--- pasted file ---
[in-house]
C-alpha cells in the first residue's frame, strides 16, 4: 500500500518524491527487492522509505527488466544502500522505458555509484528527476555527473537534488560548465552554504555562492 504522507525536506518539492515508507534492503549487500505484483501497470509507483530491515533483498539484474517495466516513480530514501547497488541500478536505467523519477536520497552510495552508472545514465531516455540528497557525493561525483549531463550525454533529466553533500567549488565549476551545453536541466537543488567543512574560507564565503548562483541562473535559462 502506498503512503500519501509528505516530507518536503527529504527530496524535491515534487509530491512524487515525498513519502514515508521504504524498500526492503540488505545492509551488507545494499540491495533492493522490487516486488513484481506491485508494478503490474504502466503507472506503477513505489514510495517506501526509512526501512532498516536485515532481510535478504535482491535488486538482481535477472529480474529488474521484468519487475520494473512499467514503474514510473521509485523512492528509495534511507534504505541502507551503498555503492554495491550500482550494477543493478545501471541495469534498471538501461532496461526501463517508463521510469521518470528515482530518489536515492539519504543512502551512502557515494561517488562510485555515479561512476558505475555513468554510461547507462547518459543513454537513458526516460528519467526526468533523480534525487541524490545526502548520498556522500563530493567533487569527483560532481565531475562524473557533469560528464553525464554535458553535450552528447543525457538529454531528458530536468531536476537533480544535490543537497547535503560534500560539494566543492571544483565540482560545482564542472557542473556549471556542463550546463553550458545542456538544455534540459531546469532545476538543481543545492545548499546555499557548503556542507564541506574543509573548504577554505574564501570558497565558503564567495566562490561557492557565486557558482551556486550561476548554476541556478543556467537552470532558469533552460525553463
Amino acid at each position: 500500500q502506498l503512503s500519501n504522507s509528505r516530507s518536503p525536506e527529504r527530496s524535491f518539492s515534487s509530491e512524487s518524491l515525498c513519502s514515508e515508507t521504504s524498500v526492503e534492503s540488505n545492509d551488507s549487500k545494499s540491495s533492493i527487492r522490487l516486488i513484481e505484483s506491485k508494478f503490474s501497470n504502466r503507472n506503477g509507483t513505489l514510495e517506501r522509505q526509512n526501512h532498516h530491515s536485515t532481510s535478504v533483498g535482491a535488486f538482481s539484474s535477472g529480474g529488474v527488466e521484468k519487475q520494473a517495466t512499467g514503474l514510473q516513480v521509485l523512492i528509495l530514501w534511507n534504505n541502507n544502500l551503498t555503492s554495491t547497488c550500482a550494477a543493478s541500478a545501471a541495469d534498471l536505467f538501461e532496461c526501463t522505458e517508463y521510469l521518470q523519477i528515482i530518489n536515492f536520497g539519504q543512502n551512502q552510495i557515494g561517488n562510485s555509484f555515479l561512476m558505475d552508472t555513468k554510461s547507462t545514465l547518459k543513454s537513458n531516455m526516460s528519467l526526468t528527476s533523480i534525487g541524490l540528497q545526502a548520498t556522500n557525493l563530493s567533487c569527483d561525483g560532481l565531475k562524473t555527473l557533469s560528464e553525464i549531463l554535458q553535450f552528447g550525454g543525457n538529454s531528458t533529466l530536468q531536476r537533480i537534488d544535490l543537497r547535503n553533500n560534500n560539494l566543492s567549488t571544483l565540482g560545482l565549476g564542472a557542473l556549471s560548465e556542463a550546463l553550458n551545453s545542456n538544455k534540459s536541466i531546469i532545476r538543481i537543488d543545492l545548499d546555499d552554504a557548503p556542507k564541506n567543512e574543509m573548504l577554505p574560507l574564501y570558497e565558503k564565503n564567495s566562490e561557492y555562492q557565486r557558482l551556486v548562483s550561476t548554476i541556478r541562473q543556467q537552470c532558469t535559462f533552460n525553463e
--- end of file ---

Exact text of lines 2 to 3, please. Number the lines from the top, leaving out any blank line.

C-alpha cells in the first residue's frame, strides 16, 4: 500500500518524491527487492522509505527488466544502500522505458555509484528527476555527473537534488560548465552554504555562492 504522507525536506518539492515508507534492503549487500505484483501497470509507483530491515533483498539484474517495466516513480530514501547497488541500478536505467523519477536520497552510495552508472545514465531516455540528497557525493561525483549531463550525454533529466553533500567549488565549476551545453536541466537543488567543512574560507564565503548562483541562473535559462 502506498503512503500519501509528505516530507518536503527529504527530496524535491515534487509530491512524487515525498513519502514515508521504504524498500526492503540488505545492509551488507545494499540491495533492493522490487516486488513484481506491485508494478503490474504502466503507472506503477513505489514510495517506501526509512526501512532498516536485515532481510535478504535482491535488486538482481535477472529480474529488474521484468519487475520494473512499467514503474514510473521509485523512492528509495534511507534504505541502507551503498555503492554495491550500482550494477543493478545501471541495469534498471538501461532496461526501463517508463521510469521518470528515482530518489536515492539519504543512502551512502557515494561517488562510485555515479561512476558505475555513468554510461547507462547518459543513454537513458526516460528519467526526468533523480534525487541524490545526502548520498556522500563530493567533487569527483560532481565531475562524473557533469560528464553525464554535458553535450552528447543525457538529454531528458530536468531536476537533480544535490543537497547535503560534500560539494566543492571544483565540482560545482564542472557542473556549471556542463550546463553550458545542456538544455534540459531546469532545476538543481543545492545548499546555499557548503556542507564541506574543509573548504577554505574564501570558497565558503564567495566562490561557492557565486557558482551556486550561476548554476541556478543556467537552470532558469533552460525553463
Amino acid at each position: 500500500q502506498l503512503s500519501n504522507s509528505r516530507s518536503p525536506e527529504r527530496s524535491f518539492s515534487s509530491e512524487s518524491l515525498c513519502s514515508e515508507t521504504s524498500v526492503e534492503s540488505n545492509d551488507s549487500k545494499s540491495s533492493i527487492r522490487l516486488i513484481e505484483s506491485k508494478f503490474s501497470n504502466r503507472n506503477g509507483t513505489l514510495e517506501r522509505q526509512n526501512h532498516h530491515s536485515t532481510s535478504v533483498g535482491a535488486f538482481s539484474s535477472g529480474g529488474v527488466e521484468k519487475q520494473a517495466t512499467g514503474l514510473q516513480v521509485l523512492i528509495l530514501w534511507n534504505n541502507n544502500l551503498t555503492s554495491t547497488c550500482a550494477a543493478s541500478a545501471a541495469d534498471l536505467f538501461e532496461c526501463t522505458e517508463y521510469l521518470q523519477i528515482i530518489n536515492f536520497g539519504q543512502n551512502q552510495i557515494g561517488n562510485s555509484f555515479l561512476m558505475d552508472t555513468k554510461s547507462t545514465l547518459k543513454s537513458n531516455m526516460s528519467l526526468t528527476s533523480i534525487g541524490l540528497q545526502a548520498t556522500n557525493l563530493s567533487c569527483d561525483g560532481l565531475k562524473t555527473l557533469s560528464e553525464i549531463l554535458q553535450f552528447g550525454g543525457n538529454s531528458t533529466l530536468q531536476r537533480i537534488d544535490l543537497r547535503n553533500n560534500n560539494l566543492s567549488t571544483l565540482g560545482l565549476g564542472a557542473l556549471s560548465e556542463a550546463l553550458n551545453s545542456n538544455k534540459s536541466i531546469i532545476r538543481i537543488d543545492l545548499d546555499d552554504a557548503p556542507k564541506n567543512e574543509m573548504l577554505p574560507l574564501y570558497e565558503k564565503n564567495s566562490e561557492y555562492q557565486r557558482l551556486v548562483s550561476t548554476i541556478r541562473q543556467q537552470c532558469t535559462f533552460n525553463e